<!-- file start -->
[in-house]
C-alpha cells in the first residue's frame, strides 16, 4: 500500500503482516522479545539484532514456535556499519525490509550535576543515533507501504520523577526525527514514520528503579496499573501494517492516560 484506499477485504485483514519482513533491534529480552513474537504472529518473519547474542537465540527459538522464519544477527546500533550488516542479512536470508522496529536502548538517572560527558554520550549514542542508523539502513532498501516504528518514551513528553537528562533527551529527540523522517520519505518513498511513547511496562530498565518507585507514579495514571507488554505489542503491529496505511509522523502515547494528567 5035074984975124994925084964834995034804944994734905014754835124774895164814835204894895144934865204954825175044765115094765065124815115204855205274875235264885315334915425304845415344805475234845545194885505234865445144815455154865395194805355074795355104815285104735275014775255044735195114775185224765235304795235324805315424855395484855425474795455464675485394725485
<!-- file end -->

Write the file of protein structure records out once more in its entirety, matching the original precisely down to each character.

[in-house]
C-alpha cells in the first residue's frame, strides 16, 4: 500500500503482516522479545539484532514456535556499519525490509550535576543515533507501504520523577526525527514514520528503579496499573501494517492516560 484506499477485504485483514519482513533491534529480552513474537504472529518473519547474542537465540527459538522464519544477527546500533550488516542479512536470508522496529536502548538517572560527558554520550549514542542508523539502513532498501516504528518514551513528553537528562533527551529527540523522517520519505518513498511513547511496562530498565518507585507514579495514571507488554505489542503491529496505511509522523502515547494528567 5035074984975124994925084964834995034804944994734905014754835124774895164814835204894895144934865204954825175044765115094765065124815115204855205274875235264885315334915425304845415344805475234845545194885505234865445144815455154865395194805355074795355104815285104735275014775255044735195114775185224765235304795235324805315424855395484855425474795455464675485394725485